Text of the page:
We become better readers and thinkers when we apply critical thinking to challenging books, rather than dismissing them. There are lots of good reasons to choose not to read a book. It might be too old for you, or it might not align with your moral code. However, trying to prevent others from reading books that you don’t like—or I don’t like—goes against the spirit of literature and learning. So, while I’ll never read Captain Underpants again, because I think that kid is a brat, I respect your right to laugh hysterically when George and Harold dump water on Krupp.
Here are some banned or challenged books that we SOLARIANs love. Would you consider reading them?
My favourite banned/challenged book is The Giver. I’ve probably read it five or six times, seeking resolution in the pages for that ending. I recently learned that there are now three more books in the series, and they probably clear up the ambiguity. However, as much as I love The Giver and have enjoyed other Lois Lowry books, there is no way I’m reading the rest of the series. The magic of The Giver for me as a child was the feeling of loss and fear at the end of the book. It was my first experience with an ambiguous ending. And, that magic is something I would never take away from anyone.
The Scary Stories (series) by Alvin Schwartz are soooo good. I remember checking them out of the library for sleepovers as a kid and taking turns reading these terrifying stories with creepy illustrations by Stephen Gammell. I still get chills thinking about the scarecrow story … I would never want the book banned though! I fully intend to read these stories to my future children and terrify them as well.
My favourite banned/challenged book is Laurie Halse Anderson’s Speak. I think that it is such an important story for youth to experience. I read the book as an adult and then taught it is as a novel study to a group of Grade 10 students. By depicting one girl’s experience with sexual assault and her means of coping through isolation afterwards, Anderson helps her reader understand a victim’s point of view. This novel may help young girls recognize the risks involved in attending high school parties. It may also help boys comprehend the potential damage they could cause if they chose to force non-consensual sex on one of their peers.
There is small space on my bookshelf at home for the childhood books that I loved. There are my favorite series, and then a handful of other books that had an impact on me in some way. The Face on the Milk Carton is one of those books. I was surprised to see it, and many other books I read as a teen, listed on the banned/challenged book list. As a teenager, I always found the situations that Caroline B. Cooney put her characters in a little reaching, but I always loved to read about their struggles and their successes. The Face on the Milk Carton was a book that made me realize that happy endings (like a kidnapped child being reunited with her family) have their own challenges and that situations are never as simple as they may seem to be.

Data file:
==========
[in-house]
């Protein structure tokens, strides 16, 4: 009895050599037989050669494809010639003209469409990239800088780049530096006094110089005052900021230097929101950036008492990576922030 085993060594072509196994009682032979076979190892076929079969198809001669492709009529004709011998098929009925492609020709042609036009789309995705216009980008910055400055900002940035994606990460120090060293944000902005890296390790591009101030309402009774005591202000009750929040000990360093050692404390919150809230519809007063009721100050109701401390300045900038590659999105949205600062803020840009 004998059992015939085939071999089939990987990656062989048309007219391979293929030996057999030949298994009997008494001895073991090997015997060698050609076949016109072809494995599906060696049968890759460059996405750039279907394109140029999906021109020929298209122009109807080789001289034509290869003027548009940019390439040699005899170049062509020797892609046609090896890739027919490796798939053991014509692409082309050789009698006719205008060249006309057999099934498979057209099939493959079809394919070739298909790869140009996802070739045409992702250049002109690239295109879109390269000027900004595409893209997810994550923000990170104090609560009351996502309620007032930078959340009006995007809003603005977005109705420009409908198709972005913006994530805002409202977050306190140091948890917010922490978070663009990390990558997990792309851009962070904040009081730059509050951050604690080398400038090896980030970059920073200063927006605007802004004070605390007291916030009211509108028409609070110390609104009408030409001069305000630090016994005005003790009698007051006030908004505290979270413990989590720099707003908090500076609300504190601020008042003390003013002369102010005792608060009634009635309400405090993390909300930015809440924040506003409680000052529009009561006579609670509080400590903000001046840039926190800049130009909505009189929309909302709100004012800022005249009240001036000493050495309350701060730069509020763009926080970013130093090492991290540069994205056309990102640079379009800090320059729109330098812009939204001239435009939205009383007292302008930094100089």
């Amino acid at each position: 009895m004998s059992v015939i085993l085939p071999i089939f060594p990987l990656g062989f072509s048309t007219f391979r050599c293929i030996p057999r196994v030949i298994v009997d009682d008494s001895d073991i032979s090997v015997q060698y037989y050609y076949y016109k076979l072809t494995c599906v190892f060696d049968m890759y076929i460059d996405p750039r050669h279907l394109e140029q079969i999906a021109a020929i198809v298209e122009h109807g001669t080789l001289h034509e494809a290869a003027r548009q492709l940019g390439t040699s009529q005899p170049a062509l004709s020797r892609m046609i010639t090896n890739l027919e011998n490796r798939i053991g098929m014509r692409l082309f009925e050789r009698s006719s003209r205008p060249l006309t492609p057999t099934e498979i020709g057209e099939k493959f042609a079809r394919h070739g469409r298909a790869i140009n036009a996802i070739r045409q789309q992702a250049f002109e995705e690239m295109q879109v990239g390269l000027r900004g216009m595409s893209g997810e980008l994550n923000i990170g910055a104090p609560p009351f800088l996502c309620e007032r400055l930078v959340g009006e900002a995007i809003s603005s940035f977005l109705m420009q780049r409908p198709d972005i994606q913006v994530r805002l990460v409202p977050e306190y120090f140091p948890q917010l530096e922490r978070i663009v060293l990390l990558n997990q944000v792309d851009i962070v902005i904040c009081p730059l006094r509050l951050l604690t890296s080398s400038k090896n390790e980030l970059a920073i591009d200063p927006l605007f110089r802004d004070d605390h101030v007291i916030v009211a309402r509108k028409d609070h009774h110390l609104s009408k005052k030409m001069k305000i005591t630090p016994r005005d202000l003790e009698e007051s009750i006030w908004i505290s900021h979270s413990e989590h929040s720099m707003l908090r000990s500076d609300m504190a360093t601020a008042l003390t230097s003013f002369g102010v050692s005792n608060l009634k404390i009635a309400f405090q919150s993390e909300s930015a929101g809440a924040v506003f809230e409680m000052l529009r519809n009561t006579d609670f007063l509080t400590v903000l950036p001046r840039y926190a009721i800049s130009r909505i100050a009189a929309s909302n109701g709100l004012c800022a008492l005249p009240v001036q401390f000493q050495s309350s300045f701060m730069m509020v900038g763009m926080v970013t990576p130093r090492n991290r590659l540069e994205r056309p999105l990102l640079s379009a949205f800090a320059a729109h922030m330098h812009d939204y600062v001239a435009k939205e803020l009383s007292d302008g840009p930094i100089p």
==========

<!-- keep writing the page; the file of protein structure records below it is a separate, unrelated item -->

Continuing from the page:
I spent a summer in my early teens reading C.S. Lewis’ The Chronicles of Narnia. That fall, I began Philip Pullman’s His Dark Materials series. Absorbing those two series back-to-back created quite the contrast. I wasn’t as aware of the religious overtones in Narnia until I read His Dark Materials. I was raised Roman Catholic, and Pullman helped wake me up to the negative aspects of organized religion.
Often, authors get criticized for provoking the reader. Good art is meant to provoke! I admire any author who forces readers to carefully consider human society and what we’re capable of as a species. As far as banned/challenged books, Lord of the Flies by William Golding is a close second to my favourite (Pullman’s His Dark Materials).
The four books on the “banned” list that I used almost yearly when I was teaching Grade 6 are: Bridge to Terabithia by Katherine Paterson, A Wrinkle in Time by Madeleine L’Engle, Julie of the Wolves by Jean Craighead George, and The Giver by Lois Lowry. I chose these books for classroom use because I felt (and still feel) that they can add to a student’s life experience. Whether the book focused on friendship and loss (Terabithia), family and undiscovered worlds (Wrinkle), self-reliance (Julie), or an alternate reality and euthanasia (Giver), they all brought something new and worth talking about to a class discussion. These stories are very relatable for younger grades, and children become active, engaged readers when perusing these novels. The stories challenge students to think “outside the box” and to me, this is a primary role of education.
Fahrenheit 451 by Ray Bradbury is such a terrifying vision of dystopia. Hits the nerve of any bibliophile. Given many of the books that have been previously banned, Fahrenheit 451 doesn’t seem so farfetched.
Flowers for Algernon by Daniel Keyes because of what it says about the ethics of science and about our ingrown prejudice of the mentally disabled, which is just as relevant today. I also like how the book continues to be controversial. Despite this, it is still covered in schools, driven by teachers who understand its literary and social merits.